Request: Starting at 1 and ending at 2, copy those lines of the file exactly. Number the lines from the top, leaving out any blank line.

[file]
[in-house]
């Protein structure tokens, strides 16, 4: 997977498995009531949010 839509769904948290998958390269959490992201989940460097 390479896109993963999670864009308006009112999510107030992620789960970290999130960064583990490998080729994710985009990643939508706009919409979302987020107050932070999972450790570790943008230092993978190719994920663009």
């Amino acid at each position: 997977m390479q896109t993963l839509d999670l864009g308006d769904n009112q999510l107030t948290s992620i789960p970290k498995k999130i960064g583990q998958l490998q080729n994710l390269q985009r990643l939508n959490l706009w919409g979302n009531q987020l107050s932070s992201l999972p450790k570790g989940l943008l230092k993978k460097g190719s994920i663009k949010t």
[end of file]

[in-house]
């Protein structure tokens, strides 16, 4: 997977498995009531949010 839509769904948290998958390269959490992201989940460097 390479896109993963999670864009308006009112999510107030992620789960970290999130960064583990490998080729994710985009990643939508706009919409979302987020107050932070999972450790570790943008230092993978190719994920663009």